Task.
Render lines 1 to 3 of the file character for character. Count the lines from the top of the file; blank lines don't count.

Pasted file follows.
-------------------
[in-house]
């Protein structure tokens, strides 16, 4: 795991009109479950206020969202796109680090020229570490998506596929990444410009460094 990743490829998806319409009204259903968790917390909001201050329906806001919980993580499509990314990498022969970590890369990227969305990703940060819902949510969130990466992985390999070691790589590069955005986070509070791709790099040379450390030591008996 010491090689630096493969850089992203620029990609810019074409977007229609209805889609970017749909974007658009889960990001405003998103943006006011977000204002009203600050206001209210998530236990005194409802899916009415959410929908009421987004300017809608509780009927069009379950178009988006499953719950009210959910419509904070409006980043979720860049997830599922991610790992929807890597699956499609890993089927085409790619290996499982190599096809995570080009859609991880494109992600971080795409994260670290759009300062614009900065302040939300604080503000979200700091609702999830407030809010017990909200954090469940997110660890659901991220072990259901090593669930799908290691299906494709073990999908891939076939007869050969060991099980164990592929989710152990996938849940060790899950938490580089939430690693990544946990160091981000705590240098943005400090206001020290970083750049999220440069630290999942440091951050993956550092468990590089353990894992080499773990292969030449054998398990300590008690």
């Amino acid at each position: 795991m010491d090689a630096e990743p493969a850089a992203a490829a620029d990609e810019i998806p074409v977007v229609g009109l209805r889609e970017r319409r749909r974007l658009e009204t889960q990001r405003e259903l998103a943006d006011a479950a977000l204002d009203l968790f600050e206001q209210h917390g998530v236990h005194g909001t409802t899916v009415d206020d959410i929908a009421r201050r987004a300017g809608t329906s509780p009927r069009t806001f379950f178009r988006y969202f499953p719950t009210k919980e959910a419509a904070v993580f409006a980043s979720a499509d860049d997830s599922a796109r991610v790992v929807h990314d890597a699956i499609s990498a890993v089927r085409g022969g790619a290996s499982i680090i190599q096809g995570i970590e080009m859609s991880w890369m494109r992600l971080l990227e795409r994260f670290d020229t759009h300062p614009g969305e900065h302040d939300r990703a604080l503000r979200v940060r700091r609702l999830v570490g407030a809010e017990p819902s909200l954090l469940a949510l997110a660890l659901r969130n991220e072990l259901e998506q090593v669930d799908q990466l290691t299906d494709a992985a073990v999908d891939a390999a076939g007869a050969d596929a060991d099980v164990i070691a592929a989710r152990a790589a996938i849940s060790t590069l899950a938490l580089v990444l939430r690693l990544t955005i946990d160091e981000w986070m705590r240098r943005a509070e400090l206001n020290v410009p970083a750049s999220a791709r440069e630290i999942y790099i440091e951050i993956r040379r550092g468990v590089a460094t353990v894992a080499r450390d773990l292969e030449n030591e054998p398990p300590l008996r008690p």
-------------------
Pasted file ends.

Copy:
[in-house]
């Protein structure tokens, strides 16, 4: 795991009109479950206020969202796109680090020229570490998506596929990444410009460094 990743490829998806319409009204259903968790917390909001201050329906806001919980993580499509990314990498022969970590890369990227969305990703940060819902949510969130990466992985390999070691790589590069955005986070509070791709790099040379450390030591008996 010491090689630096493969850089992203620029990609810019074409977007229609209805889609970017749909974007658009889960990001405003998103943006006011977000204002009203600050206001209210998530236990005194409802899916009415959410929908009421987004300017809608509780009927069009379950178009988006499953719950009210959910419509904070409006980043979720860049997830599922991610790992929807890597699956499609890993089927085409790619290996499982190599096809995570080009859609991880494109992600971080795409994260670290759009300062614009900065302040939300604080503000979200700091609702999830407030809010017990909200954090469940997110660890659901991220072990259901090593669930799908290691299906494709073990999908891939076939007869050969060991099980164990592929989710152990996938849940060790899950938490580089939430690693990544946990160091981000705590240098943005400090206001020290970083750049999220440069630290999942440091951050993956550092468990590089353990894992080499773990292969030449054998398990300590008690």
């Amino acid at each position: 795991m010491d090689a630096e990743p493969a850089a992203a490829a620029d990609e810019i998806p074409v977007v229609g009109l209805r889609e970017r319409r749909r974007l658009e009204t889960q990001r405003e259903l998103a943006d006011a479950a977000l204002d009203l968790f600050e206001q209210h917390g998530v236990h005194g909001t409802t899916v009415d206020d959410i929908a009421r201050r987004a300017g809608t329906s509780p009927r069009t806001f379950f178009r988006y969202f499953p719950t009210k919980e959910a419509a904070v993580f409006a980043s979720a499509d860049d997830s599922a796109r991610v790992v929807h990314d890597a699956i499609s990498a890993v089927r085409g022969g790619a290996s499982i680090i190599q096809g995570i970590e080009m859609s991880w890369m494109r992600l971080l990227e795409r994260f670290d020229t759009h300062p614009g969305e900065h302040d939300r990703a604080l503000r979200v940060r700091r609702l999830v570490g407030a809010e017990p819902s909200l954090l469940a949510l997110a660890l659901r969130n991220e072990l259901e998506q090593v669930d799908q990466l290691t299906d494709a992985a073990v999908d891939a390999a076939g007869a050969d596929a060991d099980v164990i070691a592929a989710r152990a790589a996938i849940s060790t590069l899950a938490l580089v990444l939430r690693l990544t955005i946990d160091e981000w986070m705590r240098r943005a509070e400090l206001n020290v410009p970083a750049s999220a791709r440069e630290i999942y790099i440091e951050i993956r040379r550092g468990v590089a460094t353990v894992a080499r450390d773990l292969e030449n030591e054998p398990p300590l008996r008690p």